Massachusetts’s voters rejected a bid to turn back transgender rights, passing Question 3.
Yes on 3 forces announced the victory on Twitter, noting it is the first-ever statewide win in support of transgender rights.
VICTORY: #Massachusetts votes #YesOn3 to uphold dignity and respect for our #transgender neighbors! Together, we've secured the first-ever statewide victory for transgender protections at the ballot box. pic.twitter.com/wPTwaWuGQj
— Vote Yes on 3 (@Freedom_Mass) November 7, 2018
Question 3 was a referendum on a law barring discrimination against transgender people in public spaces. The law also allows the use of sex-segregated spaces, such as restrooms, by transgender people.
Governor Charlie Baker signed the law in question, titled, “An Act Relative to Transgender Anti-Discrimination” in 2016.
The battle over Question 3 was largely viewed as a “test case” for similar fights nationwide, as opponents of LGBTQ rights look at transgender people as their newest battleground. A victory for Question 3 could have led to similar ballot initiatives nationwide.
A similar referendum took place in Houston, Texas with the victory of Proposition 1 in 2015. In that case, the Houston Equal Rights Ordinance (HERO) was struck down by voters, with the issue of transgender bathroom access being a key point pushed by opponents of the ordinance.
That bill included more than transgender rights and was a huge loss for the entire LGBTQ community.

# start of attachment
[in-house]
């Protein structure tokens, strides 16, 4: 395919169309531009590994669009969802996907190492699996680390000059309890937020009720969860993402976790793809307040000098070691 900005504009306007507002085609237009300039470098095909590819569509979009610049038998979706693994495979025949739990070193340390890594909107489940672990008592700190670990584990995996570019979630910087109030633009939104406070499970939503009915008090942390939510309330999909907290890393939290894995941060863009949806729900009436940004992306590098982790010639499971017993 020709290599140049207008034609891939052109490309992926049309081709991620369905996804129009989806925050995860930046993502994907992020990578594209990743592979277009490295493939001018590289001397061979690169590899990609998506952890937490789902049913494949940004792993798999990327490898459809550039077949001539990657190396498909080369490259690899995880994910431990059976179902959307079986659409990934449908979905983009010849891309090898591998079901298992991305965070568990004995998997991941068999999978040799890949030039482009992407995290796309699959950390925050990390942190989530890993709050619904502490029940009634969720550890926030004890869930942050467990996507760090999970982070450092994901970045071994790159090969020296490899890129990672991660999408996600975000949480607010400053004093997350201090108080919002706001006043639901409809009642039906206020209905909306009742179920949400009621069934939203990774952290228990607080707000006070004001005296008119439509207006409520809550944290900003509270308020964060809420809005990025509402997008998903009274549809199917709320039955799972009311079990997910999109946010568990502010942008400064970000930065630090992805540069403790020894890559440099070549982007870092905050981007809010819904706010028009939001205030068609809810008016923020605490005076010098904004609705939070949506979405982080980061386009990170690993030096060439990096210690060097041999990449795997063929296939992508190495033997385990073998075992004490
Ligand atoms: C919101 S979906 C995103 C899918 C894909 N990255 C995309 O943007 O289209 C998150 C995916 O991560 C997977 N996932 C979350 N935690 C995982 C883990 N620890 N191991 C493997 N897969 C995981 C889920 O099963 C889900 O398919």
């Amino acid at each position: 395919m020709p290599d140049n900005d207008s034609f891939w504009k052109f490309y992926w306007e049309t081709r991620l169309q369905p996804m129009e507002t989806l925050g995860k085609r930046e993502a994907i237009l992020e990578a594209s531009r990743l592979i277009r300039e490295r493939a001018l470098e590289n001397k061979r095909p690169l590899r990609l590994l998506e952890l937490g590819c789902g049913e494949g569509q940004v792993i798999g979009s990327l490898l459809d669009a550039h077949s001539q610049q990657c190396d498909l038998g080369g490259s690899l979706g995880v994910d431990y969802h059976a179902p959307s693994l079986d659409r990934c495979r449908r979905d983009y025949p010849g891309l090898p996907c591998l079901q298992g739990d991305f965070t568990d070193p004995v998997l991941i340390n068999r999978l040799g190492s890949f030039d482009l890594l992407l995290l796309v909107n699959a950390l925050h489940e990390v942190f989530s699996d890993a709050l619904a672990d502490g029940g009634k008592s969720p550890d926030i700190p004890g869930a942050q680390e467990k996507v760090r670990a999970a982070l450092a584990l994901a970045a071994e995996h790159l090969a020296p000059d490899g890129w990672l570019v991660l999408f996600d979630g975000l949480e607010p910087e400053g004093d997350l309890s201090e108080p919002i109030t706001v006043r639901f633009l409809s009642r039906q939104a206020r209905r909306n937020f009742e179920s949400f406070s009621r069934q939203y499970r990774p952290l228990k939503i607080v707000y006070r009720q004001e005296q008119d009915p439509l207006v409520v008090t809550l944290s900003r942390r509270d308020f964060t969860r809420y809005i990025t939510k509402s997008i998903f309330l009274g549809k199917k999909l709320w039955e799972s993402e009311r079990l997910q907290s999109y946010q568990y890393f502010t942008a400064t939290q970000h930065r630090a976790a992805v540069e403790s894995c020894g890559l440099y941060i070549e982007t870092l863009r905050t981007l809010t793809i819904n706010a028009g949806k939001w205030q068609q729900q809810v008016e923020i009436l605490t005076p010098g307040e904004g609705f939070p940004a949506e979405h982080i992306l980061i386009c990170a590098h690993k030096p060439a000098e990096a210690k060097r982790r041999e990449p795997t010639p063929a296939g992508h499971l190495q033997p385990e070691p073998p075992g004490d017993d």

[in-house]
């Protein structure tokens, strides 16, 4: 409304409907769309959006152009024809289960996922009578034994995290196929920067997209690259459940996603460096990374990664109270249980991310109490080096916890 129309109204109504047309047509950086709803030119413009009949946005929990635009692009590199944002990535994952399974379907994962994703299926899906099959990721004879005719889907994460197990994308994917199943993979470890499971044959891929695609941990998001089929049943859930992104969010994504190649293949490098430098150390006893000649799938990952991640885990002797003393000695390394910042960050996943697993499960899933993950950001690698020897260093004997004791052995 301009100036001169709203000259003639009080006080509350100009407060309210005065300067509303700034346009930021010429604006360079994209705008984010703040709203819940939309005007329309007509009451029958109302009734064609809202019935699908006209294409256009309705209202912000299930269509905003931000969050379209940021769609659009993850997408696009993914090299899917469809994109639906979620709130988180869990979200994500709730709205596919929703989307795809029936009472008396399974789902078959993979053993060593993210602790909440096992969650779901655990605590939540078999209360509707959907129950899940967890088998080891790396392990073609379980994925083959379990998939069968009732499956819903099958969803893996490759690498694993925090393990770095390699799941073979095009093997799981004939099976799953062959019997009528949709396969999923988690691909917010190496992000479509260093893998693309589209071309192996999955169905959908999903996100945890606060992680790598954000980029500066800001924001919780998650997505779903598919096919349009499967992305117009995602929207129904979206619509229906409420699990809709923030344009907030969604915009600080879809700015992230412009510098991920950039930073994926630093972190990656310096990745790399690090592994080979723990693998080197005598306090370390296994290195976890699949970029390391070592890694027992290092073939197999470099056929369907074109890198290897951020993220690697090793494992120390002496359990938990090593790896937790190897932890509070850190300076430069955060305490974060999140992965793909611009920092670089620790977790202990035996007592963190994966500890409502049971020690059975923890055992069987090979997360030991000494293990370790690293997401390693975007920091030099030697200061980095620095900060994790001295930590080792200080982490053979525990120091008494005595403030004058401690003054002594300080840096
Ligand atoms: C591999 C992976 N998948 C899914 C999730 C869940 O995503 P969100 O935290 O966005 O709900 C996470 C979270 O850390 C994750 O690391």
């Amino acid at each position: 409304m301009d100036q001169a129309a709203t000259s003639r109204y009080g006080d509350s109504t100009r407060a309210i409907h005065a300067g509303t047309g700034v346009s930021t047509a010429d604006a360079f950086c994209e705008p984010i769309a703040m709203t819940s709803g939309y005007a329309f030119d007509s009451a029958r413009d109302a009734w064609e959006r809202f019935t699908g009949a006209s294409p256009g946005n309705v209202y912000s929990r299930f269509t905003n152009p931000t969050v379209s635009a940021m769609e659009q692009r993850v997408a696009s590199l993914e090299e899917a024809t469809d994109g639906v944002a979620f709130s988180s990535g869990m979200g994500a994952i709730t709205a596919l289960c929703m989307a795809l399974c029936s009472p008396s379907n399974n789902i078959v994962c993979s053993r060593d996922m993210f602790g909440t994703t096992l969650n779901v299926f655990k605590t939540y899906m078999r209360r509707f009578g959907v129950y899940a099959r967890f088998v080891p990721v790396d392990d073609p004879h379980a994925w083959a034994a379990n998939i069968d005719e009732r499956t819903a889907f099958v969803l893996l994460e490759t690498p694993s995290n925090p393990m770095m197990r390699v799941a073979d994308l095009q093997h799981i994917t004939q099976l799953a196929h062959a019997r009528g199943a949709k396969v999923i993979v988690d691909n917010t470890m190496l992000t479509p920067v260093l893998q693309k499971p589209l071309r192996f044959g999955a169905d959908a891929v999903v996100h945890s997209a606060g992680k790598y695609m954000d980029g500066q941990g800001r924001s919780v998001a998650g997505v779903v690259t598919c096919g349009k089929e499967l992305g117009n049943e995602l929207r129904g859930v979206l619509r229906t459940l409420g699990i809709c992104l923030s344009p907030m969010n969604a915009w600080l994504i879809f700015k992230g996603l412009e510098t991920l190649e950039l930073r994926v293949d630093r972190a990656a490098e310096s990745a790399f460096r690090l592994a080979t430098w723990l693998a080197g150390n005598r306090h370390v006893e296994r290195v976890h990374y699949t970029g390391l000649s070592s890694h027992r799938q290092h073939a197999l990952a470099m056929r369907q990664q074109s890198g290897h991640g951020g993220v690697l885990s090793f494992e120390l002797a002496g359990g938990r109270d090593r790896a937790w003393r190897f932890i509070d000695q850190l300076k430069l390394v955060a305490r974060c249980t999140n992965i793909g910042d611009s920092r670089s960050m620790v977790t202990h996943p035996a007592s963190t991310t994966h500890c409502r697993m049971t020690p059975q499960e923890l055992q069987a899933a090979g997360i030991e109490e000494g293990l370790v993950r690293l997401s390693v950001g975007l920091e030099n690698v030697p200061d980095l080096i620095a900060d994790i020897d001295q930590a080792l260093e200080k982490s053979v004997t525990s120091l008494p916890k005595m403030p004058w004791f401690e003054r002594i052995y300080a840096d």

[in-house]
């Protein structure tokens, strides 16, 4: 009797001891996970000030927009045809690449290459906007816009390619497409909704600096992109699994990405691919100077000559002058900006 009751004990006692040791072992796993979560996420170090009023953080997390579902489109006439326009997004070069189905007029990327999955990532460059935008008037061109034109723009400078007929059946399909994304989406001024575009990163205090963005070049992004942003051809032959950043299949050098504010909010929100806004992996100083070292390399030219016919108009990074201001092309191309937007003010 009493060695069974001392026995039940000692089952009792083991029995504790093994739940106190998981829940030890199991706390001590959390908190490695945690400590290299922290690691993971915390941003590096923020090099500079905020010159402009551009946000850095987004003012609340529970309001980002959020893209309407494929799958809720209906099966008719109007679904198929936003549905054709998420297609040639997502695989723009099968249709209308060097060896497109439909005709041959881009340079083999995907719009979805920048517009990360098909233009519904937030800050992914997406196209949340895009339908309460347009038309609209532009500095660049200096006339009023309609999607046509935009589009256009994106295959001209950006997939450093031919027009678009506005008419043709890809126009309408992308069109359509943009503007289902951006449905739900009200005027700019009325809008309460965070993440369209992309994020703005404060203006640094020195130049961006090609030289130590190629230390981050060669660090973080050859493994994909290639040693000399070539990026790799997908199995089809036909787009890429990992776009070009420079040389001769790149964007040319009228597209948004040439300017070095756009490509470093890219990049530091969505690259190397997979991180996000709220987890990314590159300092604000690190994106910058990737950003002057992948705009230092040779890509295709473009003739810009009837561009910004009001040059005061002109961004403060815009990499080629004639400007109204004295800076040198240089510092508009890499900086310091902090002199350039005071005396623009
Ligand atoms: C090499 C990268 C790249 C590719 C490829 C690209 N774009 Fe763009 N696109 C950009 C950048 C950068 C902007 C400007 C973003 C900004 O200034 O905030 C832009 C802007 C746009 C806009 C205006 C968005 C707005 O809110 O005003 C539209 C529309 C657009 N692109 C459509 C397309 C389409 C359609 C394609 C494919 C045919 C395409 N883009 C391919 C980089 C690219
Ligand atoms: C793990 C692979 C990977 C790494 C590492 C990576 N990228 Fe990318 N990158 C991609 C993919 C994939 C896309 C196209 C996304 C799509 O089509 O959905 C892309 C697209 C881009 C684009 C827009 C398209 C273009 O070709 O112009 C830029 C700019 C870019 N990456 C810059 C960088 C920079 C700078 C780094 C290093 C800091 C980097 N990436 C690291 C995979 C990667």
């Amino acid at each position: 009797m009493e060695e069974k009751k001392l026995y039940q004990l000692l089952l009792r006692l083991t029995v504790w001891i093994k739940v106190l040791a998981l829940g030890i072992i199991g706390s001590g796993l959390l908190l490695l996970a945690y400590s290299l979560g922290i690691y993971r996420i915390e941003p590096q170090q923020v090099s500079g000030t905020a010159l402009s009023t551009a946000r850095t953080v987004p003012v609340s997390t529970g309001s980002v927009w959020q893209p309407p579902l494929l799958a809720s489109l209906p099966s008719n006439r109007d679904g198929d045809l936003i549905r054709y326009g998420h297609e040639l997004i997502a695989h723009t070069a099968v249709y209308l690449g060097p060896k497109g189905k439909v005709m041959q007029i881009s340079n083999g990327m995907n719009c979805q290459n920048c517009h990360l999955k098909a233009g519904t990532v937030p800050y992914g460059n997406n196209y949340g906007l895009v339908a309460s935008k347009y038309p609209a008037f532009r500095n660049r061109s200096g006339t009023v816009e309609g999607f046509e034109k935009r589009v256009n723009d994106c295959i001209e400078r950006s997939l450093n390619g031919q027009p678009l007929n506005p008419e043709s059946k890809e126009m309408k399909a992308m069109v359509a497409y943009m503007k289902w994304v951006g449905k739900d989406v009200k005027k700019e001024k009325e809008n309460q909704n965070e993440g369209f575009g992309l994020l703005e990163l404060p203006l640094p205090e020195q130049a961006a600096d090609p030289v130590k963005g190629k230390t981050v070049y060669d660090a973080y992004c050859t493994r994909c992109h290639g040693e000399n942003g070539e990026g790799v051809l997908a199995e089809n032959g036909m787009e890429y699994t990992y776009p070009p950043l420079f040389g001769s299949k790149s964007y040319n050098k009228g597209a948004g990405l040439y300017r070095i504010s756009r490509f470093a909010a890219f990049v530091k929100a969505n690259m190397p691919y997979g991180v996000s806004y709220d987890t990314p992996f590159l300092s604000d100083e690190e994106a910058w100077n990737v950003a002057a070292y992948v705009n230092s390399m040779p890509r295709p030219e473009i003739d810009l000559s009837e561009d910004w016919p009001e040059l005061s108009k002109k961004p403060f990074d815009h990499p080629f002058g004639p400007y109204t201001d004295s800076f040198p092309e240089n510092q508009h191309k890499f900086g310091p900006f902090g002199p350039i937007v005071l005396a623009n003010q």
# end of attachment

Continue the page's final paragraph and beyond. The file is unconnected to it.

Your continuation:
Since Massachusetts was the first state to allow same-sex marriage and is largely politically liberal, the fight over Question 3 was a big target for those on the right seeking to overturn LGBTQ rights.
Many were concerned that the wording of Question 3 would be an issue. A “yes” vote for question three would keep the ordinance as is, while a “no” vote would have repealed it.
No on 33 campaigners used similar arguments as those seen in previous fights against transgender rights, claiming that the law will allow sexual predators access to women’s spaces, or might violate privacy.
In spite of arguments by No on 3 forces, the law had not led to any issues in restrooms or other locations.
Mara Keisling, executive director of the National Center for Transgender Equality, celebrated the victory, saying “Massachusetts has set a clear precedent for every state and territory: When anyone comes for our rights, we and our allies will fight back and we will win. We will not be bullied and we will push against every myth and lie spread in the name of hatred.”
“Particularly under a presidential administration hostile to the rights of transgender people, victories like this are all the more important. No transgender person should have to live their life in fear of prejudice, and we will always fight to protect strong, clear laws supporting our rights as full members of society.”
“By winning the first statewide popular vote on transgender rights, Massachusetts voters reaffirmed our Commonwealth as a place that fiercely defends our basic values of dignity and respect for everyone. When Massachusetts leads on equality, the nation watches – and often, it follows,” Carol Rose, executive director of the ACLU of Massachusetts, said.
“Tonight, we sent a message not just to transgender people and their families and friends here in Massachusetts, but to the entire country. At a time when transgender rights are being threatened nationally, we absolutely must preserve the rights we have secured at the state level.”